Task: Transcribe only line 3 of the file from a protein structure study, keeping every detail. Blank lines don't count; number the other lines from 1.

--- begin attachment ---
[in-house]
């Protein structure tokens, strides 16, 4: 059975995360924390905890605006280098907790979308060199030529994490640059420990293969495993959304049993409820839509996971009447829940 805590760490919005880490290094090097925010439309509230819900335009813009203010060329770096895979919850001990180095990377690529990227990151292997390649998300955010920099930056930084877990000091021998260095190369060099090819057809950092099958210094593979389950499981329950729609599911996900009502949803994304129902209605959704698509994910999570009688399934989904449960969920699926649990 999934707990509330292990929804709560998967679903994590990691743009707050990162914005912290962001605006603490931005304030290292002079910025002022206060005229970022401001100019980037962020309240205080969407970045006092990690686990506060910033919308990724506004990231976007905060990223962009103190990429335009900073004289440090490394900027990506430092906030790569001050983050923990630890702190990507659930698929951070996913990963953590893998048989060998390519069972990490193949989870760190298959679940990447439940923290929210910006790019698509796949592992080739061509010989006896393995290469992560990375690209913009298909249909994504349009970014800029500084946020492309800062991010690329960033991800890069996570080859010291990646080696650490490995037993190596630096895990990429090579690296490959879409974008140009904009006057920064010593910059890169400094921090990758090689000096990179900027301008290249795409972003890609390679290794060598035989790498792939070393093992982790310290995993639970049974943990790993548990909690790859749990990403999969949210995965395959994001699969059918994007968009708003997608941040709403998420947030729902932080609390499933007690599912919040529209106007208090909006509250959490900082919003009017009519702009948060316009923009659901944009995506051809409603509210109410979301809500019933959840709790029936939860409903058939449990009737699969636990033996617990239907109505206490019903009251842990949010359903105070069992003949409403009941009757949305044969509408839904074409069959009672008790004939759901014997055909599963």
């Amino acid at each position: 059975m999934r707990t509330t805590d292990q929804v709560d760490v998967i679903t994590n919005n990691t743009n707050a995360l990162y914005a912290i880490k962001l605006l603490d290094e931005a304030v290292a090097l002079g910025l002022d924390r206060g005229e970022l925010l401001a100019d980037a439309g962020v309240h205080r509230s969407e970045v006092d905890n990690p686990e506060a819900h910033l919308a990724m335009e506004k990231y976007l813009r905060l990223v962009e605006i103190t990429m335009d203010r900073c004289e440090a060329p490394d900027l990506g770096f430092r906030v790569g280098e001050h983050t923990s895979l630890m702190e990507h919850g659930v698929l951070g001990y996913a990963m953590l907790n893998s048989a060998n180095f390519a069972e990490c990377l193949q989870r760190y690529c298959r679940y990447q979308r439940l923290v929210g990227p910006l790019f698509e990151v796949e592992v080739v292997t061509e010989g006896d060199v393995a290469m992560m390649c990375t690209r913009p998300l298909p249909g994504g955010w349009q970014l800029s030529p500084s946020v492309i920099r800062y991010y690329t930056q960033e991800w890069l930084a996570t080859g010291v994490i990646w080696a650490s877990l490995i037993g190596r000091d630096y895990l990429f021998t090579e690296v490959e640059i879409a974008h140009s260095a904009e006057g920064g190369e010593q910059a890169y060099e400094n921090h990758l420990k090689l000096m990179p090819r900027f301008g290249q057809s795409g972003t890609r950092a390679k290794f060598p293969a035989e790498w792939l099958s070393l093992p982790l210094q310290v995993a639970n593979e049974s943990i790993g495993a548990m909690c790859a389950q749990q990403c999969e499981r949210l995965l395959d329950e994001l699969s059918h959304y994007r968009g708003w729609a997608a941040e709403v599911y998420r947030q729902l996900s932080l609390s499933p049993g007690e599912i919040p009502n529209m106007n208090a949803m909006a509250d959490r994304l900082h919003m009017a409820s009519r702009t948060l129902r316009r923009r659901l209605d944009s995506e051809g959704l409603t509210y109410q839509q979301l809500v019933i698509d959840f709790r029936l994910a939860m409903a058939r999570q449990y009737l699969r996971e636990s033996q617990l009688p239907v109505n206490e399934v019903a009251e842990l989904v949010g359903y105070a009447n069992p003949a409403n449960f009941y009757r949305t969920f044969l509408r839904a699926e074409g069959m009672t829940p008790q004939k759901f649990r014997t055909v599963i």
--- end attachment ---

């Amino acid at each position: 059975m999934r707990t509330t805590d292990q929804v709560d760490v998967i679903t994590n919005n990691t743009n707050a995360l990162y914005a912290i880490k962001l605006l603490d290094e931005a304030v290292a090097l002079g910025l002022d924390r206060g005229e970022l925010l401001a100019d980037a439309g962020v309240h205080r509230s969407e970045v006092d905890n990690p686990e506060a819900h910033l919308a990724m335009e506004k990231y976007l813009r905060l990223v962009e605006i103190t990429m335009d203010r900073c004289e440090a060329p490394d900027l990506g770096f430092r906030v790569g280098e001050h983050t923990s895979l630890m702190e990507h919850g659930v698929l951070g001990y996913a990963m953590l907790n893998s048989a060998n180095f390519a069972e990490c990377l193949q989870r760190y690529c298959r679940y990447q979308r439940l923290v929210g990227p910006l790019f698509e990151v796949e592992v080739v292997t061509e010989g006896d060199v393995a290469m992560m390649c990375t690209r913009p998300l298909p249909g994504g955010w349009q970014l800029s030529p500084s946020v492309i920099r800062y991010y690329t930056q960033e991800w890069l930084a996570t080859g010291v994490i990646w080696a650490s877990l490995i037993g190596r000091d630096y895990l990429f021998t090579e690296v490959e640059i879409a974008h140009s260095a904009e006057g920064g190369e010593q910059a890169y060099e400094n921090h990758l420990k090689l000096m990179p090819r900027f301008g290249q057809s795409g972003t890609r950092a390679k290794f060598p293969a035989e790498w792939l099958s070393l093992p982790l210094q310290v995993a639970n593979e049974s943990i790993g495993a548990m909690c790859a389950q749990q990403c999969e499981r949210l995965l395959d329950e994001l699969s059918h959304y994007r968009g708003w729609a997608a941040e709403v599911y998420r947030q729902l996900s932080l609390s499933p049993g007690e599912i919040p009502n529209m106007n208090a949803m909006a509250d959490r994304l900082h919003m009017a409820s009519r702009t948060l129902r316009r923009r659901l209605d944009s995506e051809g959704l409603t509210y109410q839509q979301l809500v019933i698509d959840f709790r029936l994910a939860m409903a058939r999570q449990y009737l699969r996971e636990s033996q617990l009688p239907v109505n206490e399934v019903a009251e842990l989904v949010g359903y105070a009447n069992p003949a409403n449960f009941y009757r949305t969920f044969l509408r839904a699926e074409g069959m009672t829940p008790q004939k759901f649990r014997t055909v599963i």